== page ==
Seated in a circle of men, women, and children at the base of a sprawling fig tree in the remote Ugandan village of Oduworo, Rotary members Steve and Vicky Wallace ask the villagers about their needs. At least a thousand people have come together at this “meeting tree,” and agree that everyone wants clean water, better food, medical care, and vocational training, especially for the young.
The journey that led Steve and Vicky to Oduworo began with a polio immunization trip to northern Nigeria in 2005. The Wallaces–members of the Rotary Club of Lake Elsinore, California, and Rotary Foundation Major Donors–had rarely traveled outside the United States, but the experience would change their lives. “We were not ready for it in any way,” Vicky recalls. “Polio sufferers crawling in the dirt, children digging through garbage for something to eat.” When they returned to their sunny California suburb, they stayed home for four days and revised their plans for the future.
“We knew we were going to downsize our lives,” explains Steve, past governor of Rotary District 5330, “and do humanitarian service from then on.”
Two years later, the district’s multiyear project committee asked the Wallaces to get the district involved in an international service effort. There was a single stipulation: They had to choose a village that had never received any outside help.
After seeing five other potential project sites in four countries, the couple traveled to Oduworo, where the need was great.
The villagers were sick, malnourished, and so lethargic, Vicky says, “they just sat there all day with their heads in their hands.” Malaria was rampant. The villagers existed on scraps of food and drank from a contaminated water supply. The nearest potable water source was 2 miles away on foot.
They had no farming tools and no livestock. The village still had not recovered from devastating raids of the past decades, after which anyone who knew how to raise crops either had been killed or had run off. The Wallaces learned that the survivors of Oduworo called their home “the forgotten village.”
Tapping into local knowledge
“Vicky and I were determined to respect and to help preserve the culture of people wherever we went, and to not rush to impose solutions,” says Steve. “Our first goal for Oduworo was a fresh water supply, but the elders had to decide on it, not us. In time, I offered a proposal: If they’d dig 10 latrines, we’d provide two boreholes for new wells. The elders met for half a day, then came back and announced, ‘We accept your deal.’”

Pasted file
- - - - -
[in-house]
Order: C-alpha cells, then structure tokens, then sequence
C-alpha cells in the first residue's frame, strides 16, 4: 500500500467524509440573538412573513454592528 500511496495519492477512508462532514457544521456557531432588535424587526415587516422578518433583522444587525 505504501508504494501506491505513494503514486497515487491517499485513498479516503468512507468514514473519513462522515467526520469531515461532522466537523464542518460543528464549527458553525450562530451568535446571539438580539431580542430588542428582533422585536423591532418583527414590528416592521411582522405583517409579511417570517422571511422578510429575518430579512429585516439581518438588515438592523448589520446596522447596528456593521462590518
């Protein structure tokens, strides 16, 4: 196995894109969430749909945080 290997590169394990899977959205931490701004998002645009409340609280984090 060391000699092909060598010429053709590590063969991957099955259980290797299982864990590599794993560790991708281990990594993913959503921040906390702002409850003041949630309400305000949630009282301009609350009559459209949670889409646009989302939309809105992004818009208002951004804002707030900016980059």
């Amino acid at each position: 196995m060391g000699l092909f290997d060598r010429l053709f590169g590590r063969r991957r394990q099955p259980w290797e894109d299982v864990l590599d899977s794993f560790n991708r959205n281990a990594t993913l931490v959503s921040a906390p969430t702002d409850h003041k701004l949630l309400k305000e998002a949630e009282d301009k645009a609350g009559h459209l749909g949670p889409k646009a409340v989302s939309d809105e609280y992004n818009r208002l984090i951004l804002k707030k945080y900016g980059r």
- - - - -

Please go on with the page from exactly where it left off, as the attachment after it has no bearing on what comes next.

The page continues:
So began Oduworo’s transformation. With support from Mark Howison, 2007-08 governor of District 5330, the Wallaces helped start a Rotary Community Corps in the village, which has advised the Rotary members on local needs.
Clubs in the district have raised about $23,000 for projects in the village. A portion has gone toward agricultural training; villagers have learned how to use farm tools and 40 people enrolled in an organic farming class last year. “When we arrived in Oduworo,” Steve recalls, “they were digging seed furrows with sticks and twigs.”
Throughout the process, the Rotary Club of Kampala-West has provided critical support. Club members have worked with District 5330 to obtain Rotary Foundation grants for water and sanitation projects, including one to repair nine broken borehole wells and to provide vocational training to villagers so they could construct water tanks.
The Wallaces return to Oduworo every year. In 2009 when they arrived with Howison and his wife, Barbara, and Rotary members Gerry and Paula Porter, over 1,500 people turned out to greet them. A party erupted. An elder told the Wallaces that he had never expected to see a celebration in his village. And he had something to say about the numerous villager projects under way: “You didn’t bring us a fish,” he told them with a broad smile. “You brought us a fishing line. We thank you.”
This story originally appeared in the August 2012 issue of The Rotarian